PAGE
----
We still have the cars and asphalt, but we've managed to add a little vegetation, an expanded metal buffalo, a grizzly bear fetchingly constructed out of flat steel rebar, and an aluminum pole with stuff dangling from it, like an earring display at a cheap boutique.
And as if that weren't enough, we now have the three bronze geezers: Hank the Cowboy, Winfield Scott Stratton, and Spencer Penrose, whose statue was unveiled a few days ago.
It was especially gratifying to your columnist to see Spec Penrose so honored, since so many of his actions, public and private, are largely unknown to the citizens of our fair city.
The facts of his life are well known, and adequately described on the statue's plinth. Of gentle birth, the Harvard-educated Penrose came to Colorado in 1892, made money in Cripple Creek, made a lot more in Utah Copper, built The Broadmoor hotel and the Will Rogers Shrine, and, in his will, directed that the bulk of his estate be used to create the El Pomar Foundation. A commendable life indeed!
And so it was, but the real Penrose has disappeared into a fog of disinformation, replaced by a Chamber-of-Commerce image better suited for public consumption.
And how do I know this? Not from careful perusal of fading records, but from having been born into a family long resident in Colorado, whose encounters with Penrose and his pals were frequent, various, and endlessly interesting.
In the interest, then, of furthering our understanding of this rich and genial scoundrel, here are a couple of stories...
In the early 1920s, my mother, Edith Farnsworth, ran a bookstore on the ground floor of The Broadmoor hotel. Contemporary photographs show her to be a breathtakingly beautiful young woman. Spec, then about Bill Clinton's age, often found an excuse to hang out at the bookstore, although, as she later recalled, "Spec never opened a book in his entire life!"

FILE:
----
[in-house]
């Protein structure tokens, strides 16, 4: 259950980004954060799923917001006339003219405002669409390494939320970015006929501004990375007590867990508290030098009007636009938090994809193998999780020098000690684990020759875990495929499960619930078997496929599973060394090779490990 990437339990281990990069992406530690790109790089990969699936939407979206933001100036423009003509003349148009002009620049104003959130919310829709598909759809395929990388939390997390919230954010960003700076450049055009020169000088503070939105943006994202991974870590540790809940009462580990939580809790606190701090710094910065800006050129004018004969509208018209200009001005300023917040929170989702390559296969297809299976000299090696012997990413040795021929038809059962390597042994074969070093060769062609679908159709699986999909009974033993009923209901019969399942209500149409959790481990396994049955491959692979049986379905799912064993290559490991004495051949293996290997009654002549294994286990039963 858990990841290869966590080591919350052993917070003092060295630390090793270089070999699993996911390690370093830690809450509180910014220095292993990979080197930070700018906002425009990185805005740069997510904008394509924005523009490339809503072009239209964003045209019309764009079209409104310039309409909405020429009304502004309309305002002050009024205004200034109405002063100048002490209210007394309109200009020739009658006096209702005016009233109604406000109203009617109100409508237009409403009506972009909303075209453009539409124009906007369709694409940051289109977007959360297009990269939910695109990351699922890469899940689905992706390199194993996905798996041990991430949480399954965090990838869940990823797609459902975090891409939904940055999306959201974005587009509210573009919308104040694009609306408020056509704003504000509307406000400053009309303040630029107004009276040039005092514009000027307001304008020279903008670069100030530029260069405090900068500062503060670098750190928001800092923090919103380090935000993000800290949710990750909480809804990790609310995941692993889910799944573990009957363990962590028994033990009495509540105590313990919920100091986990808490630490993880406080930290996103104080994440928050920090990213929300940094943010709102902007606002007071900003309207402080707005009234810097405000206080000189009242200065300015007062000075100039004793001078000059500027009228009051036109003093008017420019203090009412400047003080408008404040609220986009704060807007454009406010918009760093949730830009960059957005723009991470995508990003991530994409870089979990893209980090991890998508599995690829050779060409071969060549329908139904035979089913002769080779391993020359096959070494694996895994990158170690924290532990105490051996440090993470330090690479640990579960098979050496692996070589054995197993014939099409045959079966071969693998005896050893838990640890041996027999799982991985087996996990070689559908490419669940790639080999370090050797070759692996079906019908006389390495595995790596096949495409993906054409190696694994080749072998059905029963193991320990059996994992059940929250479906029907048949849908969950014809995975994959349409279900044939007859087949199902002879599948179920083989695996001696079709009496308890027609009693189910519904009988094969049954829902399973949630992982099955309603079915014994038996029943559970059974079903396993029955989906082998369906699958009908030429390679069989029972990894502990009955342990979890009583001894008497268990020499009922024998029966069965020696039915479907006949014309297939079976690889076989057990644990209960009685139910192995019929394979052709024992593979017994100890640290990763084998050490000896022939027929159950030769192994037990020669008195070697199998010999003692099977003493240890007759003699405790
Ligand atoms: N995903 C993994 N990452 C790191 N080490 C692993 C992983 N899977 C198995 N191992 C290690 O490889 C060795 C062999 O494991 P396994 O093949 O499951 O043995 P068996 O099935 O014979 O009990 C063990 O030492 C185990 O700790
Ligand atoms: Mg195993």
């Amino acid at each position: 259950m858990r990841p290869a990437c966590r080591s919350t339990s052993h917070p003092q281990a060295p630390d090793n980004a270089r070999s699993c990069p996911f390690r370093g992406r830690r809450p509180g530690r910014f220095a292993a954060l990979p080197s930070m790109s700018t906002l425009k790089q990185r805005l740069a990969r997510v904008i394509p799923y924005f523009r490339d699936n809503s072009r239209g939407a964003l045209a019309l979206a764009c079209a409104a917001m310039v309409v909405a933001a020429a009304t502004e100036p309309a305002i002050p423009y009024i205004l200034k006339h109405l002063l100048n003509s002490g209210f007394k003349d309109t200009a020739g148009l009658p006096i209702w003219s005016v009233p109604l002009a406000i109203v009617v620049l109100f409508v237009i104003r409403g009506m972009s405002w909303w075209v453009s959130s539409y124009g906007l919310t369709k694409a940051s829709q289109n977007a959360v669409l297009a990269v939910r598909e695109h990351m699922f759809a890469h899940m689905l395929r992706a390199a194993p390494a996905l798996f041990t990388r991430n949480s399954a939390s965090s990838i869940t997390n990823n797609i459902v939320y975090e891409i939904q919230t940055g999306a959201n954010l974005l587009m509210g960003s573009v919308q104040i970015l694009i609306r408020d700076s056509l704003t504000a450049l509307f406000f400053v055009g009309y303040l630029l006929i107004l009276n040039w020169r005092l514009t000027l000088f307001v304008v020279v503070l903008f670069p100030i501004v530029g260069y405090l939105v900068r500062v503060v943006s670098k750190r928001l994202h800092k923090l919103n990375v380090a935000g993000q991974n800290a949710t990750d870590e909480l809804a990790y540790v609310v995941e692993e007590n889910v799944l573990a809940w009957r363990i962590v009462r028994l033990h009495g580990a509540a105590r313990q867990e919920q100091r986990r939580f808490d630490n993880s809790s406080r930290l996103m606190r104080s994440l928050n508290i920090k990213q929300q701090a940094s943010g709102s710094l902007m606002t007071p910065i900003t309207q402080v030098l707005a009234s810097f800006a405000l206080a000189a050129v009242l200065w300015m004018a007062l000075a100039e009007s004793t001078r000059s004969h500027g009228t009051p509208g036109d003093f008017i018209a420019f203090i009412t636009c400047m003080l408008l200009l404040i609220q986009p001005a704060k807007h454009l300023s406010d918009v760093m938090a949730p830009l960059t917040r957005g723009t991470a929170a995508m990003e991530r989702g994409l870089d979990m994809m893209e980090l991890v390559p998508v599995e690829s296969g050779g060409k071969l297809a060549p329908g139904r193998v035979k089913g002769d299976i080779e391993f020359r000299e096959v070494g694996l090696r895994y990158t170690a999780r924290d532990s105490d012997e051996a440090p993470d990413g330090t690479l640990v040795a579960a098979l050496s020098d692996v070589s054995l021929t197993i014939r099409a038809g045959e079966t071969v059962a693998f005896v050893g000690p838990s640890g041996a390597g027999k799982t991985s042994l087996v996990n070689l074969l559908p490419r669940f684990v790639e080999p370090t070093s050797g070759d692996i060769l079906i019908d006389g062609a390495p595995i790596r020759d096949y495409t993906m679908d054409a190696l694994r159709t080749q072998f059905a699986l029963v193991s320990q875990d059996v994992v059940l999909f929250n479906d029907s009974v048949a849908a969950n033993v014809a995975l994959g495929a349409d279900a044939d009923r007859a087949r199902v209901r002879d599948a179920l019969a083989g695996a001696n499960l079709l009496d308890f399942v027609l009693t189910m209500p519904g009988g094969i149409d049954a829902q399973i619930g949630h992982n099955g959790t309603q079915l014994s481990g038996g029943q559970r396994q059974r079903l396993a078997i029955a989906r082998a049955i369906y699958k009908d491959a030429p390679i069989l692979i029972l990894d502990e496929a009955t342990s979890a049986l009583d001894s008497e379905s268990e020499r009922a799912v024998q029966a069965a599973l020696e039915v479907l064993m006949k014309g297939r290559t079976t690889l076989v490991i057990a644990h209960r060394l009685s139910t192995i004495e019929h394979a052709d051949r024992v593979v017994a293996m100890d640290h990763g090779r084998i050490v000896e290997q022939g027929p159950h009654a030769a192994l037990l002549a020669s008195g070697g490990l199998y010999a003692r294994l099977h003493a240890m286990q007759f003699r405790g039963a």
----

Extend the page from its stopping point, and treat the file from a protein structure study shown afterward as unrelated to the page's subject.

One day Penrose came into the shop, and showed Edith a letter. The sender, the pastor of a local church, had asked Spec to fund a new roof for the church, which had been severely damaged in a recent hailstorm. It'd only cost a thousand bucks or so, and Penrose would have the satisfaction, the pastor wrote, of having done a good deed, and the church's congregants would pray for his immortal soul.
"What do you think I ought to do, Edith?" asked Penrose with a mischievous twinkle in his eye.
"Well, Mr. Penrose, I'm sure that they'd be grateful for any help you could give them."
"I get these goddamn letters all the time." Spec replied, "Usually I just send 'em a check, but this time I did something different. This is what I sent 'em."
And here, in its entirety, is the text of Spec's letter:
"Dear Reverend _____: Thank you for your letter of the 11th inst. I have researched the matter, and I find that in Colorado Springs there are seventy-three churches and no racetracks. In my opinion, the community would be better served if there were seventy-three racetracks and no churches. I am sorry that I cannot accede to your request, Sincerely, Spencer Penrose."
Astonished, my mother asked Penrose if he had actually sent the letter. "Went out this morning," he replied cheerfully, as he left the bookstore.
One wonders what Spec might have thought of El Pomar's multi-million dollar gift to Focus on the Family a few years ago!
Penrose was a builder and a doer, about as far from modern environmentalism as it's possible to be. He financed Utah Copper, a company which, at Bingham Canyon, created the largest open pit mine in the world. His automobile race up Pikes Peak continues to create environmental havoc, and Spec can take credit for the region's first mountain scar, the road up Cheyenne Mountain.
But it's Spec's final legacy that is most piquant. As visitors to the magnificent Will Rogers Shrine soon realize, the so-called shrine has little to do with Will Rogers, a now-obscure comedian from the '30s. The shrine is, very simply, the tomb of Spencer Penrose, his wife Julie, and Spec's secretary, Horace Devereaux. Visitors can peer at their splendid resting place at the base of the shrine, protected from the casual visitor by elaborate wrought iron gates.
What a guy: preferred racetracks to churches, got rich despoiling the environment, and turned his grave into a tourist attraction. How about another statue in his honor? And this time, make it a racehorse ...